Last Wednesday, Saenz revealed the arrests were part of a multi-agency investigation code name “Operation Dirty Deeds,” which had been in motion over the last two years. State and federal authorities raided the tax office and shut it down for three days so they could search for and seize evidence.
Garza said shutting down the office for that amount of time was unnecessary. “This office has to run. There are so many people that pay taxes,” he said.
Probable cause affidavits released Friday detailed dealings in which Yzaguirre allegedly would take cash in exchange for private meetings to perform fraudulent vehicle registrations this past September and December. The probable cause affidavit also states that in the meeting Yzaguirre had one of his investigators check a person — referred to in the affidavit as a “cooperating individual” — to see if he was wearing a “wire,” also known as a recording device for undercover law enforcement operations.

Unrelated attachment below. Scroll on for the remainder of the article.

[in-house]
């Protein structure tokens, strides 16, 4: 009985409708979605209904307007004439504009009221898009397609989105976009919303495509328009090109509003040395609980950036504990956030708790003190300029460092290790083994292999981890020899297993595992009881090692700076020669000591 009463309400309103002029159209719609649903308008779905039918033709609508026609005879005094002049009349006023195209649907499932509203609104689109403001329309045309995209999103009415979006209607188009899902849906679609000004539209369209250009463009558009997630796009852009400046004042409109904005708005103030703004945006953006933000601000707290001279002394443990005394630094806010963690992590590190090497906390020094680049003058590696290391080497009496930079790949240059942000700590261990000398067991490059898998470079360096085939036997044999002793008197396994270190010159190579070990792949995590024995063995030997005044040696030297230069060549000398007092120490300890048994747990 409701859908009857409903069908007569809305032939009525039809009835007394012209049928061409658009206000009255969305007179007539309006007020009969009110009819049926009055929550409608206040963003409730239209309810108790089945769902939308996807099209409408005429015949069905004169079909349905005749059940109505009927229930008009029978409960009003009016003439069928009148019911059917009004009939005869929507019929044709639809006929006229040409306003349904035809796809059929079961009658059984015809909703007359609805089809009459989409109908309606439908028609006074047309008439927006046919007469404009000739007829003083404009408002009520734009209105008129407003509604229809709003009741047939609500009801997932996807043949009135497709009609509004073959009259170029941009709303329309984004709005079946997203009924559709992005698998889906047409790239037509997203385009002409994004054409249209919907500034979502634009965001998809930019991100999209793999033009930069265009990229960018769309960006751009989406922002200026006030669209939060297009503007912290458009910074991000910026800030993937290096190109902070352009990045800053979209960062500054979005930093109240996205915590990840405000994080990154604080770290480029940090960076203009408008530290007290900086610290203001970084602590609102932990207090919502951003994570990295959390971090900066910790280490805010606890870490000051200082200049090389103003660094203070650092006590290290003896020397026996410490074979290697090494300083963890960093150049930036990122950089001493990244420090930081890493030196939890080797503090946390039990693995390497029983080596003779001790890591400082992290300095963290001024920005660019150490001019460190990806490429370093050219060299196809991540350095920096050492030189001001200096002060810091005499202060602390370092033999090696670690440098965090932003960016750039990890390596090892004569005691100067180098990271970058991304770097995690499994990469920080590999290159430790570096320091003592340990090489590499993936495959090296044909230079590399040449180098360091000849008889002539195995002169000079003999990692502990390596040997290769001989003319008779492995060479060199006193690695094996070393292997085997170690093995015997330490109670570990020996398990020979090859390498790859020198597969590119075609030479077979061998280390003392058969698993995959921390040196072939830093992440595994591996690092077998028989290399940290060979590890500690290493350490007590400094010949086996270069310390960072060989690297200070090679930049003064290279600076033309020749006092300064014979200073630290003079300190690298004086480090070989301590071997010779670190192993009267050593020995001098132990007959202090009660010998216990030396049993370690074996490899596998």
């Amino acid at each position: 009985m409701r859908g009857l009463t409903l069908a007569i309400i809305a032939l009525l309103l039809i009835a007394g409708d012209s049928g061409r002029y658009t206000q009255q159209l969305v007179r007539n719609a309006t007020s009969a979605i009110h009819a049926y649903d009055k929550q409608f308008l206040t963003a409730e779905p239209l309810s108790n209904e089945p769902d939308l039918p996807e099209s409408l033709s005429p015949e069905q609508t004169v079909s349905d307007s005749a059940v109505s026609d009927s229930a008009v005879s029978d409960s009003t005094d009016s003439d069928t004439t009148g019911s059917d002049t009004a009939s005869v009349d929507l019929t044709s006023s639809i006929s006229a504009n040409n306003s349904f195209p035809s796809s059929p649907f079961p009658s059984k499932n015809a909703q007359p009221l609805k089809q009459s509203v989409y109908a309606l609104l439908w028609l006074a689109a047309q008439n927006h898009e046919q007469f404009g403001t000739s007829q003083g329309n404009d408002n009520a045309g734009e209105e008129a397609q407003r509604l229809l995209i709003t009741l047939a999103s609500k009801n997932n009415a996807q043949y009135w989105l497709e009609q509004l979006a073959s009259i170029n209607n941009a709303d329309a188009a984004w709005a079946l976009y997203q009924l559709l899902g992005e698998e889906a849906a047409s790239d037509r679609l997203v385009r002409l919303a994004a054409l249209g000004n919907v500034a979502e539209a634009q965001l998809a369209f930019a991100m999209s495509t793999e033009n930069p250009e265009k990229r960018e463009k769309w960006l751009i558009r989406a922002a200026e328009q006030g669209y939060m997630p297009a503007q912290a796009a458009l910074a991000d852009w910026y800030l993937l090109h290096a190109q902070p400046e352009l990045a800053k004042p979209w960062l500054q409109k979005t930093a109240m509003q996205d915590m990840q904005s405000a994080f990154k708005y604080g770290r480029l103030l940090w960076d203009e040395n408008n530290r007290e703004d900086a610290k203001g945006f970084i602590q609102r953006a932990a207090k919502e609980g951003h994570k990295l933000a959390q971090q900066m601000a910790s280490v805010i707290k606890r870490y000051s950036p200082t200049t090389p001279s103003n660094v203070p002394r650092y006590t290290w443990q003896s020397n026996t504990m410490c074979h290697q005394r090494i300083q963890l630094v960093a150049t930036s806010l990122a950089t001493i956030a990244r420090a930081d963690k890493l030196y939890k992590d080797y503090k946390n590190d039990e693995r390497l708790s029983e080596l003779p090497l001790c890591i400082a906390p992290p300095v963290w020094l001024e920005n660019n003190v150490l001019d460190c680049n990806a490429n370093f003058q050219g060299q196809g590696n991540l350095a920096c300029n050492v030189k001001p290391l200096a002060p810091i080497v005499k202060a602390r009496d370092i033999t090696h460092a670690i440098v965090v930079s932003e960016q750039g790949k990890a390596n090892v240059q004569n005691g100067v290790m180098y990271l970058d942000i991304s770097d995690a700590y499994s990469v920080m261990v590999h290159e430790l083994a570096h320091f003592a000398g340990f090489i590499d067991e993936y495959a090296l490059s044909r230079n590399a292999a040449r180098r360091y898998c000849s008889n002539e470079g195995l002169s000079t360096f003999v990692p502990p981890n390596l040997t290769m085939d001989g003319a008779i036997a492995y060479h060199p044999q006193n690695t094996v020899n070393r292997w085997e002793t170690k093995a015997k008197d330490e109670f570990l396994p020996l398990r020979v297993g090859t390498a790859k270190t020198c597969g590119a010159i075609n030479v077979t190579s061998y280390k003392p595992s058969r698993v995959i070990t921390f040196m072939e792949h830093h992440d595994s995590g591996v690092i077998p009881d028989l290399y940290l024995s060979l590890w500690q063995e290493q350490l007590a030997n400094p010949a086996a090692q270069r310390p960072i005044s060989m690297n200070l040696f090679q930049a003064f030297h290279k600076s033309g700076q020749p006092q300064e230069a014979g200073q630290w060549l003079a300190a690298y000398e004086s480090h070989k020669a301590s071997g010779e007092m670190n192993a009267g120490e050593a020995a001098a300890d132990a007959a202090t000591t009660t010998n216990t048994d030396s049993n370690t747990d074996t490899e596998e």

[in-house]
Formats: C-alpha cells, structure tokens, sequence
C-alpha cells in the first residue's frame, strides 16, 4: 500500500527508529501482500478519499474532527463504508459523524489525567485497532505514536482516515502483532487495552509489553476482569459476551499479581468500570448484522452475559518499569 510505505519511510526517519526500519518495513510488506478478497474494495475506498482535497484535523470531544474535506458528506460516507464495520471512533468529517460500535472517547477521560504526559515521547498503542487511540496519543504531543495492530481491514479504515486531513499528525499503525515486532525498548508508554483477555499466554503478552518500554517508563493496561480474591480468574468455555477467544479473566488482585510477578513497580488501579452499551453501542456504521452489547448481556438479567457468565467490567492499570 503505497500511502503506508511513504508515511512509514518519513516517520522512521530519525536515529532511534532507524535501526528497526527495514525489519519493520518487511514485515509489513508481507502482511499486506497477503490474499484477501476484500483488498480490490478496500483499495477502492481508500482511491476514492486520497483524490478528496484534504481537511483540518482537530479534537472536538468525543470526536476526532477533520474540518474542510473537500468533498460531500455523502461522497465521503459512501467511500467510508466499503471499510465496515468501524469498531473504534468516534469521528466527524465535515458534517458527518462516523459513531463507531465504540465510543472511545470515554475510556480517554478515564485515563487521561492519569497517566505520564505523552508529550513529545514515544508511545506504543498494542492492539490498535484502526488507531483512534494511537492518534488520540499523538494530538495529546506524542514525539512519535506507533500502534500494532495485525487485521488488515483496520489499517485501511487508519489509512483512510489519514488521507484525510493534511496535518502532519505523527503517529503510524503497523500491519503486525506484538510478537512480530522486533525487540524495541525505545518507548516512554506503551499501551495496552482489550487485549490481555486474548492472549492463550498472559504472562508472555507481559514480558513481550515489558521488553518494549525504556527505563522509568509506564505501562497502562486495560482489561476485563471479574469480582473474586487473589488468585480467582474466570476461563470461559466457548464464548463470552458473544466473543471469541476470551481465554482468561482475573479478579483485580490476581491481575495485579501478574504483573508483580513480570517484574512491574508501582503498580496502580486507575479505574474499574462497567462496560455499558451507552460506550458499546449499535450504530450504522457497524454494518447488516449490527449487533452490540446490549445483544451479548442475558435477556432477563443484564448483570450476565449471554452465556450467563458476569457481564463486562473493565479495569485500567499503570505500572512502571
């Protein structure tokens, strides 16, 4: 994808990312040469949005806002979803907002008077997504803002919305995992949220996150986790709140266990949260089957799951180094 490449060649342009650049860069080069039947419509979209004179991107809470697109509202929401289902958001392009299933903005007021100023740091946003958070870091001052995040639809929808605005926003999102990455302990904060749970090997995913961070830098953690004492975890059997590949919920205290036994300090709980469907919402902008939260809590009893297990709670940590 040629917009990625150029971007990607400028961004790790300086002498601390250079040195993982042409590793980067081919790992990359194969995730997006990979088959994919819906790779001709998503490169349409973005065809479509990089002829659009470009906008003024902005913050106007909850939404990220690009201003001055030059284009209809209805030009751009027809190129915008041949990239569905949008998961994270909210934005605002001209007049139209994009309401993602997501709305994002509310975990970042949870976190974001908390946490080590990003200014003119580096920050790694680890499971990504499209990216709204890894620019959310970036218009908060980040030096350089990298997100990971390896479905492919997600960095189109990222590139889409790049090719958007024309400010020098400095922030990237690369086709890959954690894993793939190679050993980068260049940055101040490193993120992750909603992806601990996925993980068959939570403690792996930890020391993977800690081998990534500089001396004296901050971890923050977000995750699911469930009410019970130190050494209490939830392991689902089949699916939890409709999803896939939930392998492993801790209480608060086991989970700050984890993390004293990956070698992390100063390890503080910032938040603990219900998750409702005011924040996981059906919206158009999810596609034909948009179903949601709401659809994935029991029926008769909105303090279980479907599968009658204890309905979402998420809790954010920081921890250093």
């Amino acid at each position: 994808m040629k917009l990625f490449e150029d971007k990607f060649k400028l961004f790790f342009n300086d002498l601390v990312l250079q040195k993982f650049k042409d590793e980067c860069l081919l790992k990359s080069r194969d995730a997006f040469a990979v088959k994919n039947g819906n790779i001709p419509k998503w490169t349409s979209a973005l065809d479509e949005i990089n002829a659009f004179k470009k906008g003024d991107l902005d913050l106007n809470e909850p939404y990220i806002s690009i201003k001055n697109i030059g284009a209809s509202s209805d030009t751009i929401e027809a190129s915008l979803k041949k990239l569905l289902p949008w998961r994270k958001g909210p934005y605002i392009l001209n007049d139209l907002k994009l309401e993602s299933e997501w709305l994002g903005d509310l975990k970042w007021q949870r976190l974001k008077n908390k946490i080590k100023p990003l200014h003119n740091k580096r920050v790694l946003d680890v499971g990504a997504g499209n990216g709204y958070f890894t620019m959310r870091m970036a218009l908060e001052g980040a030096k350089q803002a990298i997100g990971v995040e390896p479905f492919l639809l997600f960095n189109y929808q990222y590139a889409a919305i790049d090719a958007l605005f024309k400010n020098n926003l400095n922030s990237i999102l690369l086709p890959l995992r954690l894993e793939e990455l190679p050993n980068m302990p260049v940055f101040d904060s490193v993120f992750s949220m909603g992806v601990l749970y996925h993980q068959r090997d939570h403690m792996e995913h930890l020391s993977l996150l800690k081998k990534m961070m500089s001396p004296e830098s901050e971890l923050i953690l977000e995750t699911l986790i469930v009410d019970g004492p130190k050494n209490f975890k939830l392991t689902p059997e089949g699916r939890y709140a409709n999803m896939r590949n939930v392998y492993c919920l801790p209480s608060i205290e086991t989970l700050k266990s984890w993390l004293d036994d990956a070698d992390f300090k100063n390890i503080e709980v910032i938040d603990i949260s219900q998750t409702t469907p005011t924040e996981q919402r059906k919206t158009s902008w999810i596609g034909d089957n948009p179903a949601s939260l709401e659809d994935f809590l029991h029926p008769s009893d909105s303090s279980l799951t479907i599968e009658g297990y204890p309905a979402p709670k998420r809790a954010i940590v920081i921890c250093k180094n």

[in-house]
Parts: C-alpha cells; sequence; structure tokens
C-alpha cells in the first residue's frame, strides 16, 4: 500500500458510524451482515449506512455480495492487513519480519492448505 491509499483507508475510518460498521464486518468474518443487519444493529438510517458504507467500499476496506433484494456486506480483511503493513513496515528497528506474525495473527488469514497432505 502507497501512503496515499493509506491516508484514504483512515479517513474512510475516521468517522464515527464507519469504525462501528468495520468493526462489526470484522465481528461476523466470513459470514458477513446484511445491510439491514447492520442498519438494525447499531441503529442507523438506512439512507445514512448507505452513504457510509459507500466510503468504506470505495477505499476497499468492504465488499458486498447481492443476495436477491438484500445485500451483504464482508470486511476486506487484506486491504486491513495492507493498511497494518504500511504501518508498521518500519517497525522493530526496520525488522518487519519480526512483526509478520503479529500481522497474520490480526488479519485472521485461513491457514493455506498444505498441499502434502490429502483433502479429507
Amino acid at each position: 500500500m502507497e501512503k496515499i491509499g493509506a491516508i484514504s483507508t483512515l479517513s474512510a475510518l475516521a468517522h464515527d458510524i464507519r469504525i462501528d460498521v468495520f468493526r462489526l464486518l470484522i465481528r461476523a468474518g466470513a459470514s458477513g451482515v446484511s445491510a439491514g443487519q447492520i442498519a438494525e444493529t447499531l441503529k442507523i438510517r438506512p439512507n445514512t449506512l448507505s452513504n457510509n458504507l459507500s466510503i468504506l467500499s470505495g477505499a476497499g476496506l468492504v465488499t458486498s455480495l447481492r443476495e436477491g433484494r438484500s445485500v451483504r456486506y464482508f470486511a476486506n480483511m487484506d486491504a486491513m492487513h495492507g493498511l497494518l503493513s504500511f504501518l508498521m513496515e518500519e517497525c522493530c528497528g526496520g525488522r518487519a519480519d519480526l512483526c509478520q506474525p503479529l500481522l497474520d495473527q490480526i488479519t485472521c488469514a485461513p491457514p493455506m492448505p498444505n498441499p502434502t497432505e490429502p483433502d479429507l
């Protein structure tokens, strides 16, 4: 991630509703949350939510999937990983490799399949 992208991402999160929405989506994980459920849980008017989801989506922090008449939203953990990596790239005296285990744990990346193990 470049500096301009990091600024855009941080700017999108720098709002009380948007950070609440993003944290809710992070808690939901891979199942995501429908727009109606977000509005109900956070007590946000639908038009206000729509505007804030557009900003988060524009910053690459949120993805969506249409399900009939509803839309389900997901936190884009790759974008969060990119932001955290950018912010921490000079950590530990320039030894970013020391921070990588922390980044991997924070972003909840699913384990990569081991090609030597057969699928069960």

The probable cause affidavit alleges that, for a $100 fee per vehicle, Yzaguirre would meet personally with vehicle registration applicants who otherwise couldn’t register a vehicle.
Yzaguirre is accused of helping register vehicles that were junked and no longer in service. The vehicles were surrendered to the Texas Department of Motor Vehicles. According to the probable cause affidavit, the vehicles were to be registered to individuals who did not exist.
Yzaguirre has held his position for 28 years and is running for re-election unopposed this March. Although he is the only candidate running for the office, Yzaguirre said he is not focusing on the election, but rather that he gets his name cleared.